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    I'm interested in taking English Lit as a degree (I'm doing GCSE's at the moment). I was curious to hear what real English lit students think about their subject at Uni and what it's like studying it compared to studying English at school/college.

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    You have a lot of free time. It's basically a self taught course and if you've got half a brain you'll do fine even if you skip seminars and lectures - I never found them particularly helpful. Plus examiners expect you to come up with more original ideas anyway.

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    (Original post by justag)
    You have a lot of free time. It's basically a self taught course and if you've got half a brain you'll do fine even if you skip seminars and lectures - I never found them particularly helpful. Plus examiners expect you to come up with more original ideas anyway.

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    Aha, okay.
    Thanks!
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    Hate the ******* subject
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    (Original post by HeimIX)
    Hate the ******* subject
    Sounds intense.

    How come?
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    (Original post by ZiggyStarDust_)
    Sounds intense.

    How come?
    The Essays.

    Its like I've got permanent writers block, I know how to do the questions but I can't seem to express my ideas coherently, I always get B's in it I'm really hoping for an A at the end of GCSE's.
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    (Original post by HeimIX)
    The Essays.

    Its like I've got permanent writers block, I know how to do the questions but I can't seem to express my ideas coherently, I always get B's in it I'm really hoping for an A at the end of GCSE's.
    oh man, sounds like a pain.

    have you tried mind mapping your ideas before you begin your essays? for me personally, having a plan before you write always helps. c:
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    (Original post by ZiggyStarDust_)
    oh man, sounds like a pain.

    have you tried mind mapping your ideas before you begin your essays? for me personally, having a plan before you write always helps. c:

    No I've never tried mind mapping, i always thought it would take up too much of my time in the exam, I really don't like planning, i never know how to actually do one, i think the problem with me is actual sentence starters. If there was like a template I could always use when writing I'm sure an A* would be secured.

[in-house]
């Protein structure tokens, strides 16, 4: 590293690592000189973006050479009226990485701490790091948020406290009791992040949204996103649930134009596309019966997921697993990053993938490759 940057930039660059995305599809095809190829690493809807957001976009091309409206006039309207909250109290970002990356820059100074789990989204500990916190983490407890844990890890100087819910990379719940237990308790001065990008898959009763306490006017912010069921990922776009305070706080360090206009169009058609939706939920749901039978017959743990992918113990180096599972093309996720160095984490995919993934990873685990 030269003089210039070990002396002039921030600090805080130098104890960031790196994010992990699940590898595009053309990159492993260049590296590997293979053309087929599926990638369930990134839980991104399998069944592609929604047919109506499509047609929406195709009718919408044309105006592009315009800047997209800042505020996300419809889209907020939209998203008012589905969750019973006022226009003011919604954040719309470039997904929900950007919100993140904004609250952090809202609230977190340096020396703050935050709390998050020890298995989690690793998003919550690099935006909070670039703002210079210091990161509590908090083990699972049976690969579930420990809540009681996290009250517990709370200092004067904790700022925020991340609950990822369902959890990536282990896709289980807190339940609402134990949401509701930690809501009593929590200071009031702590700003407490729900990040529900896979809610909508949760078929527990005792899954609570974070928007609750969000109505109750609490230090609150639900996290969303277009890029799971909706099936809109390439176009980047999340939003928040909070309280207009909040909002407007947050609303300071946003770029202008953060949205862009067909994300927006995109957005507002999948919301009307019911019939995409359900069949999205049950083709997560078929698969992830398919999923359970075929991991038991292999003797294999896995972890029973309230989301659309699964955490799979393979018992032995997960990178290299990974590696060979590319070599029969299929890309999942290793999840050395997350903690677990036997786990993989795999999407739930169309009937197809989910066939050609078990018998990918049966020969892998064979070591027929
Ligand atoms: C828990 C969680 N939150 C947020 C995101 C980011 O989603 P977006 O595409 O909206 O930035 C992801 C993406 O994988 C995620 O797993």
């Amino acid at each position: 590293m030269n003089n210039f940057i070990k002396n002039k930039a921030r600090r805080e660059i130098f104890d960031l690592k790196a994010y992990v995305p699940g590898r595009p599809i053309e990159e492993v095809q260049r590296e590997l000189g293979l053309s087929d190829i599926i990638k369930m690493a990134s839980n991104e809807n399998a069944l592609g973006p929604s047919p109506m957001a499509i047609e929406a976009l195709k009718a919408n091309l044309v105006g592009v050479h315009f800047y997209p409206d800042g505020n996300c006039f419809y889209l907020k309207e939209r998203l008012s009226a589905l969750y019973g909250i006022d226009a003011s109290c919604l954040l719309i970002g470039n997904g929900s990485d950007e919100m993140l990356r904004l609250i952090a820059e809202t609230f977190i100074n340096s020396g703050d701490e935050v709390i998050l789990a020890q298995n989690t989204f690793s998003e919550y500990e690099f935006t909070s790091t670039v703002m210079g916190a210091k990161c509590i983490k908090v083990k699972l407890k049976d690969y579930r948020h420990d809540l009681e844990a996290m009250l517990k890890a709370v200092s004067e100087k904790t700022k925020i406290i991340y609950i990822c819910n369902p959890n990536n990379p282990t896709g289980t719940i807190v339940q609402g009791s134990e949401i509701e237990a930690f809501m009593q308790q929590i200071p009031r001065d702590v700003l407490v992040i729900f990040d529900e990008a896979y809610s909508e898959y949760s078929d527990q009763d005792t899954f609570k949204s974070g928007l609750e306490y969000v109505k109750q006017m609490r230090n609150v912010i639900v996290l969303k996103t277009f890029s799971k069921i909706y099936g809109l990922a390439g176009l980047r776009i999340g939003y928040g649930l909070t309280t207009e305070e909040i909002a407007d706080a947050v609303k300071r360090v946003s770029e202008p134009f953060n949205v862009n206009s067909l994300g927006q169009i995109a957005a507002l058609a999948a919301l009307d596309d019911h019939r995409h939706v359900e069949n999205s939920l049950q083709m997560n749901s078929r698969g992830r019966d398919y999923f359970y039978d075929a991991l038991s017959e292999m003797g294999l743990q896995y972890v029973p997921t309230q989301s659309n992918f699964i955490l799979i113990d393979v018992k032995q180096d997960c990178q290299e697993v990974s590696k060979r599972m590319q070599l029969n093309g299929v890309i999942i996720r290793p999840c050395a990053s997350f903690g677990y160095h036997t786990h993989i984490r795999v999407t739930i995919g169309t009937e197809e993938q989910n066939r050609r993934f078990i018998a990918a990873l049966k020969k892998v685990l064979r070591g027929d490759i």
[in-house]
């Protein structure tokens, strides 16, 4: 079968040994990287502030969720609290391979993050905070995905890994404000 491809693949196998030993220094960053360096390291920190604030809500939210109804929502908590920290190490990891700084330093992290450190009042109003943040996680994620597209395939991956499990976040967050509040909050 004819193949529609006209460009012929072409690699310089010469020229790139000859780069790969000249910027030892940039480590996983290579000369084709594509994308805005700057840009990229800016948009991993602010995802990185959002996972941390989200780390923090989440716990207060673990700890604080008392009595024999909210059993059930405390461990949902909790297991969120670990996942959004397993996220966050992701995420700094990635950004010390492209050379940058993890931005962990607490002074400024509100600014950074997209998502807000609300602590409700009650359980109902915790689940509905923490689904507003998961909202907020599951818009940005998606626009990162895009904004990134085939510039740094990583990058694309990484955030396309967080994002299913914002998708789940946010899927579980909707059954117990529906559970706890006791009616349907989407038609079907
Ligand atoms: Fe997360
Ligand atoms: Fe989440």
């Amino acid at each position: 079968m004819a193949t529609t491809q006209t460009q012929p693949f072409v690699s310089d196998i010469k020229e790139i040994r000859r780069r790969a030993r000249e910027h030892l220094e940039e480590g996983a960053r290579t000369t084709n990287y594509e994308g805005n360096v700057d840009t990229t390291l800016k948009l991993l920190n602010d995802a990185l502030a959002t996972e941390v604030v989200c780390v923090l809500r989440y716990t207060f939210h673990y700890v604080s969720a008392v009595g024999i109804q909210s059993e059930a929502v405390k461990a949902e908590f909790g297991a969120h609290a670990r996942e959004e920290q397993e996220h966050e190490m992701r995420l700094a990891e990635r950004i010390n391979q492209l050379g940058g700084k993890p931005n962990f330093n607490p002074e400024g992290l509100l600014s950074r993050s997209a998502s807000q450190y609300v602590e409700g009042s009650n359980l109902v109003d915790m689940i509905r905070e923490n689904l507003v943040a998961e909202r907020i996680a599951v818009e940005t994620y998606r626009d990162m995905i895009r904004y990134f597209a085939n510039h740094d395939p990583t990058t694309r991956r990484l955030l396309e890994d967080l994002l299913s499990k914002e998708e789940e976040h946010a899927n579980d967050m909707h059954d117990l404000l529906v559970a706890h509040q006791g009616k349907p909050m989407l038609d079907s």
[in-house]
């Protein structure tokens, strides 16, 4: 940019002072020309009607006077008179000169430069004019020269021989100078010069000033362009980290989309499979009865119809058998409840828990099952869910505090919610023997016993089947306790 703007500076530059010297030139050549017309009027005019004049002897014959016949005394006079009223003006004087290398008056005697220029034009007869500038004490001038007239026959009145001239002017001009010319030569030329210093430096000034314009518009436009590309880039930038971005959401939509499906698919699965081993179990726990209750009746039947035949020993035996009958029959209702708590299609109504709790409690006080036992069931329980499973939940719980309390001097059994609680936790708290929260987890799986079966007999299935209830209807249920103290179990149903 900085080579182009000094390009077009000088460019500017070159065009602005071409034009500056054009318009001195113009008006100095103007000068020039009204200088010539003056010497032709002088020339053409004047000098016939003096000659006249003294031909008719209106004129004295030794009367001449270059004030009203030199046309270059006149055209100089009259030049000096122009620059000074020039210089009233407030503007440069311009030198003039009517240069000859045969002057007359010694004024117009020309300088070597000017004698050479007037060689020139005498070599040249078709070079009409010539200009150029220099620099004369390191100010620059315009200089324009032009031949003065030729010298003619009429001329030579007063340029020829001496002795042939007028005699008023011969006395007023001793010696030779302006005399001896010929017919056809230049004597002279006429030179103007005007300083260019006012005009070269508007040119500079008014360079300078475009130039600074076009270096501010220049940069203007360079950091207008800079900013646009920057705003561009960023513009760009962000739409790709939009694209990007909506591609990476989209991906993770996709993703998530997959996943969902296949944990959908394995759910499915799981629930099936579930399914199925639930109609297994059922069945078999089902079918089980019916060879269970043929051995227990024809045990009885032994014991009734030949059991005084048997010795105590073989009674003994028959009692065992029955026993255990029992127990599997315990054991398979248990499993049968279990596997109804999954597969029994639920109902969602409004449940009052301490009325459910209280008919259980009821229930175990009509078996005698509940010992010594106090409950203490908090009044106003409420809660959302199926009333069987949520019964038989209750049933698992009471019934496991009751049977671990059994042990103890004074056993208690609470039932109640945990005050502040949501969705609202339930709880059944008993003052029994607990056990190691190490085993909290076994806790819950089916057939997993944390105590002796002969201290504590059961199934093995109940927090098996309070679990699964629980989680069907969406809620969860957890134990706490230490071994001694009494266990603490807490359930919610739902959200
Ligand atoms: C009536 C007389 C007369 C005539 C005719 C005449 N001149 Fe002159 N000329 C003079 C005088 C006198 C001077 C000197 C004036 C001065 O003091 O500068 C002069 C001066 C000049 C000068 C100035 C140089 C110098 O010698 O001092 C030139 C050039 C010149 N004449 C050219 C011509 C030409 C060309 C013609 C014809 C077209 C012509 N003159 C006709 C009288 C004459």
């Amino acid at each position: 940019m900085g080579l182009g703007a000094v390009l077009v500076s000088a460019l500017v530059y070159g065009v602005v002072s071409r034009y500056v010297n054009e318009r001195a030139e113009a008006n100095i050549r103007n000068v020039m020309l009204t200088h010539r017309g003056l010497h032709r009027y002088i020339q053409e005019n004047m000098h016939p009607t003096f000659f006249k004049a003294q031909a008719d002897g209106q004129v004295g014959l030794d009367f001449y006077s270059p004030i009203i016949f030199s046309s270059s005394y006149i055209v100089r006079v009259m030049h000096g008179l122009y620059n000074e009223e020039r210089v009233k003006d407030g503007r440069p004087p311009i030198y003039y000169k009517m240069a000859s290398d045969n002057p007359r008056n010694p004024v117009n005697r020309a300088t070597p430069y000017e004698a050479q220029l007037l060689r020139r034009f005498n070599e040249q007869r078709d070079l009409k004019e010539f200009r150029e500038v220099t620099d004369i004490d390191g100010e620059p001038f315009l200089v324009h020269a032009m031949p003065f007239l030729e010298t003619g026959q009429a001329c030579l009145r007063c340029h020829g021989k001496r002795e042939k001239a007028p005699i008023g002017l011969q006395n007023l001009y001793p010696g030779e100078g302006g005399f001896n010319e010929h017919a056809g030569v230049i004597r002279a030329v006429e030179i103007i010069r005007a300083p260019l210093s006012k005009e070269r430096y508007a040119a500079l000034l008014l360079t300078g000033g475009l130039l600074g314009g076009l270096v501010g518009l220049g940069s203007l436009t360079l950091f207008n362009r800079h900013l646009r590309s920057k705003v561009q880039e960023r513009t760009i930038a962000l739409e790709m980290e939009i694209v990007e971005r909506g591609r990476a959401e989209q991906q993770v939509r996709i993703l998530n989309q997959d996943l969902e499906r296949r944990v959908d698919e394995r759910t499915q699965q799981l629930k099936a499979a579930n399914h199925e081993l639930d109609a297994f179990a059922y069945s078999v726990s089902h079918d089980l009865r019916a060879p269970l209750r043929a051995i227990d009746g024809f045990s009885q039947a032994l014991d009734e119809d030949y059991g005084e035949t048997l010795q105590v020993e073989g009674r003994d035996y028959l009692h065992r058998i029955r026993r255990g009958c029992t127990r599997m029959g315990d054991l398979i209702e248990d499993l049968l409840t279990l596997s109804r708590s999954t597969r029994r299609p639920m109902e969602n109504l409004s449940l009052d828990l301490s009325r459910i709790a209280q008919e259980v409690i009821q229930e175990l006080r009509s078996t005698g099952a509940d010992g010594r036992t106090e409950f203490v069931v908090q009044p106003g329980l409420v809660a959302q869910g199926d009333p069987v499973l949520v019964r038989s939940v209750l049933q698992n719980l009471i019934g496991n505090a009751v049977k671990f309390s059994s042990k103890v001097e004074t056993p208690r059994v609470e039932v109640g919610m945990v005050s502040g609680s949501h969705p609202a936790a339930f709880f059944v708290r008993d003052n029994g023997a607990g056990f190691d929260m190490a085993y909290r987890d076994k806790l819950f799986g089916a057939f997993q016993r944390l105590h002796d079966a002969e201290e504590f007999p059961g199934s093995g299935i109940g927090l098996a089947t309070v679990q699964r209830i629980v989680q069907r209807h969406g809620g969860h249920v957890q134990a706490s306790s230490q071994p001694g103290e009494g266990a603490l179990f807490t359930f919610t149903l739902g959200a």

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    TSR Community Team
    Some important things to keep in mind when considering studying English Literature:

    - It's true that it is a very independent course, and not largely fact-based like science or law (for example) would be. It's very much about bringing your own ideas and interpretations to the book or literature that you're studying.
    - I'd say it's fairly important to like or love reading because, obviously, you will be doing a LOT of it.
    - Exams are basically all essay based, and you will probably have a lot more coursework and essays to do than other subjects, with less exams.
    - The amount of work goes up a lot from A Level to University - at my A Levels I did 3 books a term, but at University it was more like 3 books a week.
    - Be confident with your ideas!

    As you're only doing your GCSE's at the moment, I would say try and pay attention to the best ways that you learn, and which areas of study/exams you do best in. Hope this helps and let me know if you have any other questions!
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    (Original post by Fox Corner)
    Some important things to keep in mind when considering studying English Literature:

    - It's true that it is a very independent course, and not largely fact-based like science or law (for example) would be. It's very much about bringing your own ideas and interpretations to the book or literature that you're studying.
    - I'd say it's fairly important to like or love reading because, obviously, you will be doing a LOT of it.
    - Exams are basically all essay based, and you will probably have a lot more coursework and essays to do than other subjects, with less exams.
    - The amount of work goes up a lot from A Level to University - at my A Levels I did 3 books a term, but at University it was more like 3 books a week.
    - Be confident with your ideas!

    As you're only doing your GCSE's at the moment, I would say try and pay attention to the best ways that you learn, and which areas of study/exams you do best in. Hope this helps and let me know if you have any other questions!
    This was really helpful - thank you. c:
 
 
 
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